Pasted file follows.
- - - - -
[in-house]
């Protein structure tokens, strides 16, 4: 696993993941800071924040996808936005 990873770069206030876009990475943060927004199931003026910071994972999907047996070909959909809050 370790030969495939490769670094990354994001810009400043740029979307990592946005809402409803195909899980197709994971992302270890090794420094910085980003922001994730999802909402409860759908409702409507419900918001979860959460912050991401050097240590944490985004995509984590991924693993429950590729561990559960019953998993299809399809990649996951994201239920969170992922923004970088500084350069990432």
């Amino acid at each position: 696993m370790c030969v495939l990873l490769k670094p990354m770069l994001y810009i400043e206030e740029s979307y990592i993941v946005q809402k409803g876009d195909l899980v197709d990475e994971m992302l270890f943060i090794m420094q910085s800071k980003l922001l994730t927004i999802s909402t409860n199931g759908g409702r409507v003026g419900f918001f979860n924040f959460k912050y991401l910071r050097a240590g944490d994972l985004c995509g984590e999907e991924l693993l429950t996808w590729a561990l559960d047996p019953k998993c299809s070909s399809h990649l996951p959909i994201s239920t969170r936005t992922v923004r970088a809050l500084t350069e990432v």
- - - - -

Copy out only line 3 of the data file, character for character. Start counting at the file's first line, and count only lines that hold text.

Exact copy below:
């Amino acid at each position: 696993m370790c030969v495939l990873l490769k670094p990354m770069l994001y810009i400043e206030e740029s979307y990592i993941v946005q809402k409803g876009d195909l899980v197709d990475e994971m992302l270890f943060i090794m420094q910085s800071k980003l922001l994730t927004i999802s909402t409860n199931g759908g409702r409507v003026g419900f918001f979860n924040f959460k912050y991401l910071r050097a240590g944490d994972l985004c995509g984590e999907e991924l693993l429950t996808w590729a561990l559960d047996p019953k998993c299809s070909s399809h990649l996951p959909i994201s239920t969170r936005t992922v923004r970088a809050l500084t350069e990432v």